In the very near future, if the Department of Transportation gets its way, all new vehicles may be required to have “black boxes” much like the ones used in airplanes. These devices record and collect data related to the operation of the motor vehicle. This data can then be accessed and analyzed in the event of a car accident.
As explained in this Detroit News article, many newer vehicles already have black boxes installed:
Most automobiles already have the devices. NHTSA estimated that about 64 percent of 2005 model passenger vehicles had them; many major automakers already include black boxes on all of their vehicles, including General Motors Co., Ford Motor Co., Toyota Motor Corp. and Mazda Motor Co.
The problem right now is that not all cars have these devices installed and even those cars that do collect different types of data, but, as explained in the article, this will change in just a few years:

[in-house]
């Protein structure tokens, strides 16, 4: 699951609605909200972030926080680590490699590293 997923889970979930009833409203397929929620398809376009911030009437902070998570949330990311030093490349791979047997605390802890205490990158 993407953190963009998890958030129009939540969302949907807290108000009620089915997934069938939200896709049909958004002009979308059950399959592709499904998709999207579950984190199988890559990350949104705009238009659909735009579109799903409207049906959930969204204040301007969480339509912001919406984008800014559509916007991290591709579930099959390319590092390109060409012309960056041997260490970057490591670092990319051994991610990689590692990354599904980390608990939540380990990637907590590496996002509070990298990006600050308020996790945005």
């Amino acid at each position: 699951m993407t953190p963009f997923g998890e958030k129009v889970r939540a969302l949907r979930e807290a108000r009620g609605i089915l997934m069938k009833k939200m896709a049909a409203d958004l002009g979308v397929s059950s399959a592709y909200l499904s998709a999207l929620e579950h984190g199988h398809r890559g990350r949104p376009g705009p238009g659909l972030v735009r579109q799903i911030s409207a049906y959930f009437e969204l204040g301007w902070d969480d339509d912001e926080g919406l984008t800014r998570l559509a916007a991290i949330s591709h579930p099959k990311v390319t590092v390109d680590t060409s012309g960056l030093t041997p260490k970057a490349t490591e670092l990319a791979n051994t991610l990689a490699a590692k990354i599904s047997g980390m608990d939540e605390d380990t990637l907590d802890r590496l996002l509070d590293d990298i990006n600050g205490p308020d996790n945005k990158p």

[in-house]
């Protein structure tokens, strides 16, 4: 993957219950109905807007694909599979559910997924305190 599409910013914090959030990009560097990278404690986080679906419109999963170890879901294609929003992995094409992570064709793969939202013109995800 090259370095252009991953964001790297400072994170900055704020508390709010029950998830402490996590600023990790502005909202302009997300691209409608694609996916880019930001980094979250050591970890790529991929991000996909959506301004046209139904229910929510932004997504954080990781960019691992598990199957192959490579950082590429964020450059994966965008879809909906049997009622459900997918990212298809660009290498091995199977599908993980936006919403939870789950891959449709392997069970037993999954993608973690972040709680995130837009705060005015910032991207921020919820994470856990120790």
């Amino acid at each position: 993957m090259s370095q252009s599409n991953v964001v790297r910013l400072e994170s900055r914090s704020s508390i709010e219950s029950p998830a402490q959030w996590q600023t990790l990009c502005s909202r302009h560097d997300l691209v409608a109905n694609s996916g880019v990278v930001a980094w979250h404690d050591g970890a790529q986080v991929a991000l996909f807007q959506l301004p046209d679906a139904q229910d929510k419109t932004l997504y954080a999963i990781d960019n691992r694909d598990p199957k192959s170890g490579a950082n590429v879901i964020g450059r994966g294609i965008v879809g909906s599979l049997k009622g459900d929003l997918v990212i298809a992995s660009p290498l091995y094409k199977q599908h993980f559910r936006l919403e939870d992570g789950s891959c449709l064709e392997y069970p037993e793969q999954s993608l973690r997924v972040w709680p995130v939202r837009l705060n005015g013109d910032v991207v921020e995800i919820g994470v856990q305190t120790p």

A rule that takes effect in the 2013 model year standardizes the information EDRs collect and makes retrieving the data easier. Devices must record 15 data elements, including vehicle deceleration, in specific formats.
This will be an important development, since black boxes can provide invaluable information about the cause of a car accident. If all cars have these devices and collect the same types of data, then the information will be even more accessible and may very well prove to be of great value to car accident lawyers when seeking to recover for injuries on behalf of a client injured in an automobile accident.